The cost of failing children with SEN

49. The continuing correlation between children with SEN and exclusions, low attainment, not being in education, employment or training (NEET), and even youth crime, means that there are significant long term economic and social costs involved in failing children with SEN. The personal cost to families of children with SEN should also be considered.

50. Where a child with SEN is not having their needs met, it is likely that there are also costs in terms of the impact on the broader education system: possible disruption to education of classmates in both mainstream and special schools; and on teacher retention. Evidence of the impact on teacher retention of pupil behaviour (including, although not exclusively, pupils with social, emotional, and behavioural difficulties (SEBD)) is widely acknowledged.[50] Evidence regarding the impact on the education of peers in the classroom of children with SEN is less clear.

51. Better research is needed to identify whether children with similar special educational needs and cognitive ability achieve better in a special school, a segregated or enhanced special unit, or mainstream provision. Long-term, extensive research is not available. The limited research that does exist on this subject is inconclusive.

52. Research undertaken for the DfES has found that there is no evidence that children with SEN reduce the attainment levels reached by their classmates. The DfES memorandum identifies research undertaken by Universities of Newcastle and Manchester in 2003 which "found no evidence of a relationship between inclusion and attainment."[51] They found that inclusivity was far less significant than other factors such as Free School Meals (a proxy of socio-economic background) month of birth, gender and mother tongue. They also found that "there was some evidence of the positive effects that inclusion can have on the wider achievements of all pupils, such as social skills and understanding—although it can also increase the risk of isolation and low self-esteem."[52]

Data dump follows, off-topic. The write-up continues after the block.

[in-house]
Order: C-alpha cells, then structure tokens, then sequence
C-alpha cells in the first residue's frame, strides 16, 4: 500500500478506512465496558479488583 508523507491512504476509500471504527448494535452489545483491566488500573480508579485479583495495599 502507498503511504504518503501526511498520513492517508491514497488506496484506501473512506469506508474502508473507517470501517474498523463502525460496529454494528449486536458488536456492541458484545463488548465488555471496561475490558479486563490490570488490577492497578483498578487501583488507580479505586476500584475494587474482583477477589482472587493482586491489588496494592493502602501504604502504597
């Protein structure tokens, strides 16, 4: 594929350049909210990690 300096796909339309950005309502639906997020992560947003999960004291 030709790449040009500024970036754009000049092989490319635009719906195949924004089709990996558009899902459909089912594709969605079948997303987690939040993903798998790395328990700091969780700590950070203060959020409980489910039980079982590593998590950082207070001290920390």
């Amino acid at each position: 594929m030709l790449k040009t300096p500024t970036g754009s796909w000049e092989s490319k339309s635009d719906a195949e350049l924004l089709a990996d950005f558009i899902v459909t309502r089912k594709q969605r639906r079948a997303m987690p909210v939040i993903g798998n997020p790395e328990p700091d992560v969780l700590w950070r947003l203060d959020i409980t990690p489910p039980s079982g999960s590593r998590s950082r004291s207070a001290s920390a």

53. A recent research report from the University of Cambridge, The Costs of Inclusion, found more mixed results. It found that "for children who would, in the past, have been in special schools we find evidence of children thriving in the company of their peers supported by enlightened and supportive staff. We also find children and young people struggling in schools and classrooms ill equipped to meet their varied and complex needs. For their peers, changes in teachers' priorities and classroom management often means less time and attention by teachers to the detriment of all children's learning." The report concluded that "while there are many examples of social benefits both for children with special needs and their peers, there is much less positive evidence that learning needs are being met across the whole spectrum of ability."[53]